I teach two- and three-year-old children in a preschool program in the Washington, DC area. Since our school is closed due to the COVID-19 pandemic, our teachers are finding creative ways to stay in touch with the children in our classes while we are all at home.
Amid our efforts at new ways to share information and to connect with families, it is so important to keep in mind our priorities as early childhood educators, based on what we know about how children learn and grow. My personal mantra for this has become: Connection, not instruction.
Connection, not instruction.
For the young children we teach, the most important thing we can offer them from afar is connection.
Activity ideas are nice. But maintaining relationships with children and families is a valuable social support we can offer.
What I can do right now for the children I usually guide and support in the classroom is maintain our relationship. I cannot directly provide the hands-on learning through intentional play-based activities I usually do. I cannot sit on the floor and engage in serve-and-return interactive play with children using toy animals, or model how to negotiate conflict over a desired toy. I cannot provide the small amount of direct instruction I typically do, nor can I set up a classroom context for engaging and interacting with materials that promote active, child-led learning opportunities. But I can continue to engage with children in other ways. (And I still believe that there is no such thing as on-line preschool.)
So, in this time of early childhood program closures, while we can offer activity ideas to parents, the most important thing we can do for children and families is maintain our personal relationships and connections with children. We know that we are important adults to the young children we serve. Reaching out to families to maintain that connection in new ways is valuable.
We can be in touch with the children and families we work with via phone calls, video conferences, and even through the mail. At my nursery school, teachers are sending children letters and making personalized art for children that they can color or paint. The children are so excited to receive mail, which for many is a novel form of communication in this digital age.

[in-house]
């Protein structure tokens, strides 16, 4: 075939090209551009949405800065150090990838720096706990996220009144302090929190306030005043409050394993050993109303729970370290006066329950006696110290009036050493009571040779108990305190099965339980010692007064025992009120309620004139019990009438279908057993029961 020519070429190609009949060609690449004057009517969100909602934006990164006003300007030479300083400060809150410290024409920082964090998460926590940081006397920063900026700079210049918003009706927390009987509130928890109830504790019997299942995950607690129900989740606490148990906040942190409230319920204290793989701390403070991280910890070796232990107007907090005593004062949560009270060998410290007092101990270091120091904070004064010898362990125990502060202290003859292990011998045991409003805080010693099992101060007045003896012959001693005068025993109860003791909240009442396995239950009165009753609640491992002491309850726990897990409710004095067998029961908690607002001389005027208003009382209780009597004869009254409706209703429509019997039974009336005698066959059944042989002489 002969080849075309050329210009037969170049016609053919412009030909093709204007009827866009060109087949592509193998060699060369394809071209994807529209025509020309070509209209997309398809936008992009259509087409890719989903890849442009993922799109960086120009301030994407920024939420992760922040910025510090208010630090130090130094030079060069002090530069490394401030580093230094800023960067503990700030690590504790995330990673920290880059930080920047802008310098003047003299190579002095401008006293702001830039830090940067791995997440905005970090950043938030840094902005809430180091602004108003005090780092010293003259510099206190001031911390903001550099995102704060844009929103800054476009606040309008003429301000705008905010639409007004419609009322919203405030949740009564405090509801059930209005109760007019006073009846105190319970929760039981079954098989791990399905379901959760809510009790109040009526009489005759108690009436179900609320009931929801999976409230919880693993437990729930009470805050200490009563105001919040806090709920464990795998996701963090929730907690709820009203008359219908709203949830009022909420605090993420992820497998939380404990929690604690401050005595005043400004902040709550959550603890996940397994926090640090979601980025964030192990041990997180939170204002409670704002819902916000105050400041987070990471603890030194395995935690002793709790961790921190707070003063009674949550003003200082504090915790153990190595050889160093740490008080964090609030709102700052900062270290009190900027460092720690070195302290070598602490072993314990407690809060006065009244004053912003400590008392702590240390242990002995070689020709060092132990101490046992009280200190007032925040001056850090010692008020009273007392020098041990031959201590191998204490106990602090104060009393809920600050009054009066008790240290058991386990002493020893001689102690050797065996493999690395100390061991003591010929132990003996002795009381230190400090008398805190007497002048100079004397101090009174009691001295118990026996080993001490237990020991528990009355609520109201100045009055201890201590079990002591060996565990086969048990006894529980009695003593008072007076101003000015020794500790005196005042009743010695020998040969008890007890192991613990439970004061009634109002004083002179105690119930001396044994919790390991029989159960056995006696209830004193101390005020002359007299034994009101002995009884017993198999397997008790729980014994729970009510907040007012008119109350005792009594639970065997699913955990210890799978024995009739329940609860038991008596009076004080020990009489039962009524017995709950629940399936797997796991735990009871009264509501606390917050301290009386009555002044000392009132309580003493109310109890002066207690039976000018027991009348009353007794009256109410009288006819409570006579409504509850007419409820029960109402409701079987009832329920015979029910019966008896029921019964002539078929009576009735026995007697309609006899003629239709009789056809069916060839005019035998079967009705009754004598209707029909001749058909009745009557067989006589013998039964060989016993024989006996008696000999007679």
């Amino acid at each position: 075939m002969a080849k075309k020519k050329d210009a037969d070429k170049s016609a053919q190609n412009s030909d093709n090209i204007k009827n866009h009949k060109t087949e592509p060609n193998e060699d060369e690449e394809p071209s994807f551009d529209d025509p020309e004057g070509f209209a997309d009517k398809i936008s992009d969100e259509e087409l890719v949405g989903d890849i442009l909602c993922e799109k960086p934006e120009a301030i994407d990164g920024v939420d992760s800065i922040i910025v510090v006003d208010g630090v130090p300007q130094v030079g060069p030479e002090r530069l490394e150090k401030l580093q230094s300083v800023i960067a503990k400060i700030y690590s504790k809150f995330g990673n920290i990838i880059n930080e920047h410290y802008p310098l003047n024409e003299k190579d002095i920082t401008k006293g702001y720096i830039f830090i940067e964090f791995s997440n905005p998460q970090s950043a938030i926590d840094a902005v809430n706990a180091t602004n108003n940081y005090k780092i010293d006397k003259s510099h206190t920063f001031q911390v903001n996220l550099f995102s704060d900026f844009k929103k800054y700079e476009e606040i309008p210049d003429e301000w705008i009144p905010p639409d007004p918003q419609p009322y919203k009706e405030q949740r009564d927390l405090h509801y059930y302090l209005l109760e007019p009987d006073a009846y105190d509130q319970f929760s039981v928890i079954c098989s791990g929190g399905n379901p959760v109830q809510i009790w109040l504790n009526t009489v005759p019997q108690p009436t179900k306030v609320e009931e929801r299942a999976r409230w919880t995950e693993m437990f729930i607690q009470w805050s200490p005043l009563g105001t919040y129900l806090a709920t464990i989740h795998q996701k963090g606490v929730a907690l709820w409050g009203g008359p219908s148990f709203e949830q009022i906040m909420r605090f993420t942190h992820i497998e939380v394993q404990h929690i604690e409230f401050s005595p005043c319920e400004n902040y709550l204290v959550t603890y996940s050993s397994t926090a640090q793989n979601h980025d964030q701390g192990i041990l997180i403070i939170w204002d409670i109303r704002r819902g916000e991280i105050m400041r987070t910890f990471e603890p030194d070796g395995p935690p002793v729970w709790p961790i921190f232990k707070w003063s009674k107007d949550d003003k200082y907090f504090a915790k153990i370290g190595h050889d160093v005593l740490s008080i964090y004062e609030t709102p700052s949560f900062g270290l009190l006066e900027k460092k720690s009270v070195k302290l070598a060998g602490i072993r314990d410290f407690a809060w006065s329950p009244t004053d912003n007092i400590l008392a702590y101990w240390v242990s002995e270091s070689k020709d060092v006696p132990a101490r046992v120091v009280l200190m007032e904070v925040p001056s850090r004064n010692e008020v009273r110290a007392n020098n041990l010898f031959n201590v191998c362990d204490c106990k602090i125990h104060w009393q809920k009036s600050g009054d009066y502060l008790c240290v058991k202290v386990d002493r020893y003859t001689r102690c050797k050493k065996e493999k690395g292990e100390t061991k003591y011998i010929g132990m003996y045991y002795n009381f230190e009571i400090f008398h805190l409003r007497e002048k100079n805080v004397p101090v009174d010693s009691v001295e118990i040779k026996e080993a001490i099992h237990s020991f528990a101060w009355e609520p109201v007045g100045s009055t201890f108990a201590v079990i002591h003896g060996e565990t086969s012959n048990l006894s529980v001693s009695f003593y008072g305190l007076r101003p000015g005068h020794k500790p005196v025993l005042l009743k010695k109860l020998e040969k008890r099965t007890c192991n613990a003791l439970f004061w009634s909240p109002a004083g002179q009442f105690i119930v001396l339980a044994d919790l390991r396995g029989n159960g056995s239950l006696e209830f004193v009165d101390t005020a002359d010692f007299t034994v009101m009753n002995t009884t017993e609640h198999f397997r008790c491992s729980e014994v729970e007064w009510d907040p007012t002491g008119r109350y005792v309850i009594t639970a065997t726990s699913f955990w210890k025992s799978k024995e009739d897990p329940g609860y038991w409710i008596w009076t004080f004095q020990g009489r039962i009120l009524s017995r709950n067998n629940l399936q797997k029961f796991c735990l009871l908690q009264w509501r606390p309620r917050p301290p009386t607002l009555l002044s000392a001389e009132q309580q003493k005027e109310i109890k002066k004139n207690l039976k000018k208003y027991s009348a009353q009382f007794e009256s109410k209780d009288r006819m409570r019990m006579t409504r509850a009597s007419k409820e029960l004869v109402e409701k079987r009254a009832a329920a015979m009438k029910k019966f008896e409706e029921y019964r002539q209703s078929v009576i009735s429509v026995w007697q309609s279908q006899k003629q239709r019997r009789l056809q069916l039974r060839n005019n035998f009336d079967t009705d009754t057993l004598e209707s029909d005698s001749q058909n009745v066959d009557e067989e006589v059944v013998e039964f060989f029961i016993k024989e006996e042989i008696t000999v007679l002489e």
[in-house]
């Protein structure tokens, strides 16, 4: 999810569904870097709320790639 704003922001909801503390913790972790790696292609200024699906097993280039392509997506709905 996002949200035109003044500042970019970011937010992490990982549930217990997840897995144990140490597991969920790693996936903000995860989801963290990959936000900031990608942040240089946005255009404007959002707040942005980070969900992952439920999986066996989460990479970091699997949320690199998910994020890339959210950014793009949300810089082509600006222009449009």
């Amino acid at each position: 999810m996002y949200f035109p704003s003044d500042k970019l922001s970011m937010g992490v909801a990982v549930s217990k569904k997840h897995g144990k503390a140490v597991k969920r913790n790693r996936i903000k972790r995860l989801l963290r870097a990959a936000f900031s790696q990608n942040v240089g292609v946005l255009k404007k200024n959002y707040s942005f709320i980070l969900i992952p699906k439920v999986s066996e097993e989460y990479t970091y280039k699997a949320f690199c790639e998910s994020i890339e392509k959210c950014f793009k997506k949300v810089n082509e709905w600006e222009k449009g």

As an early childhood teacher, I am reaching out in new ways to the children and families I usually would see each day in my classroom. I am using Zoom to host interactive circle times and create-along art sessions. I am using Marco Polo, a video chat app, to send brief video messages back and forth with children and families. I am uploading videos on YouTube of me reading stories and singing songs. And I am emailing home optional activity ideas that parents can use as a resource if they would like to try them with their children.
The research on risk and resilience in children bears out the fundamental importance of relationships as a protective factor in supporting children’s well-being. As educators, we know that relationships are essential for young children’s learning and development, and we do things every day to support children’s social skills and relationship-building with their peers. In times of stress and adversity, a positive relationship with a trusted adult is the fundamental protective factor that children need. Of course, parents and families provide the primary relationships in a child’s life. But educators are another important adult in a child’s life; finding ways to stay connected is vital.